Cynthia Hamilton


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Cynthia Hamilton

The Gift

While I was working on “Finding Ruth”, a fear lurked in the back of my mind that my mom would never get a chance to see it. Or if she did hang in there long enough, the Alzheimer’s might be too advanced for her to comprehend the fact that I had written a book about her. There was also the niggling thought that the event might trigger a clarity of mind she hadn’t possessed in years, putting me straight in the dog house.

Fortunately, none of those scenarios came to pass. Once the book was ready for publishing, I sent three copies to my brother—one for him, one for my sister who was visiting, and one for my mom. As soon as they arrived, Mel and Brad presented her with a copy. I got a text from Mel: I sure wish we were all together—mom is getting a real kick out of her book! It is so amazing!!

Later, when my sister was back home, she told me about our mother’s reaction when she saw the cover.

“We know who this is,” Ruth said, an expression of quizzical wonder on her face. “Who is it?” she muttered to herself, looking back and forth at her children. Finally, Brad clued her in.

“Is that you, Mom?”

When the realization hit her, she gasped, “It is me!”

After a few minutes of marveling over the fact that the book in her hand was about her, she flipped back to the front cover and regarded the photograph that had sparked my obsession.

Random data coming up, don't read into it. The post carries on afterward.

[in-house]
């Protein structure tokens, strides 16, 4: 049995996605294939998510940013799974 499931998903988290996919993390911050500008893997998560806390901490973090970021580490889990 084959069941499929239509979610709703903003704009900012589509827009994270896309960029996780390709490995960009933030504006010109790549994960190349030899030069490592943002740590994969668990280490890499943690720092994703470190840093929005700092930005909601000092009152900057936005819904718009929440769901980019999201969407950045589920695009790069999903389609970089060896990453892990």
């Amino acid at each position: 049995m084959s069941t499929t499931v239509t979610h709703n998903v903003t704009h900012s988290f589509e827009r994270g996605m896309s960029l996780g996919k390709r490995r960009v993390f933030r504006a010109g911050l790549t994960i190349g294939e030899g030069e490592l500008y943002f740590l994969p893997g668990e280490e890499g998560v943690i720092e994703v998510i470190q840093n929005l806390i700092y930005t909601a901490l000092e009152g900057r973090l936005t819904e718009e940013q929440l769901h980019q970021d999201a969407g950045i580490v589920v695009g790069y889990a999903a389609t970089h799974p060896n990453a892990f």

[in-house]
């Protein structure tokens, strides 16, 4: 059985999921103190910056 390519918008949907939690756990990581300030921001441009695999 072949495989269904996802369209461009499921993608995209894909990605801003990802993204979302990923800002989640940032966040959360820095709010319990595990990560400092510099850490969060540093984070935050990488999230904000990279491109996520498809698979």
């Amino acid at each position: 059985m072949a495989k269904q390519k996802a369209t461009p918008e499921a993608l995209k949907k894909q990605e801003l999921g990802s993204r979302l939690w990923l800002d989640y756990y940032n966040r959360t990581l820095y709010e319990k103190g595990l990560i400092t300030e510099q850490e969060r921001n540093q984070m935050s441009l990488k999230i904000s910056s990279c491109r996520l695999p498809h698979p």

“I’ve got to admit, that’s a pretty damn good picture,” she said breaking into a laugh at her own candor.

Though I wasn’t able to witness it firsthand, I can completely picture the scene in my mind. I can hear her actually reading the first sentence on the back cover before her words became nonsensical. I can hear the lilt in her voice, the change in her intonation, just the way it was when she read to us at night. I can hear her laughter, that joyous, almost raucous sound she makes when she’s caught off guard by something that really tickles her.

The truth is I would’ve never considered writing my mom’s story if she hadn’t lost touch with reality. Even if it had occurred to me that doing so would’ve softened her opinion of me, there was no way I could’ve written something so candid. Let’s just say she might take issue with one or two scenes from her past. Not that I can blame her. But in order to tell the story in all its complexities, I had to look beyond her narrative and examine the situation in an unbiased fashion, like a detective at a crime scene.

But after it is all said and done, “Finding Ruth” is a tribute to one amazingly strong woman.

Here’s to all the strong women who’ve made our lives better by having known them!

Until next time…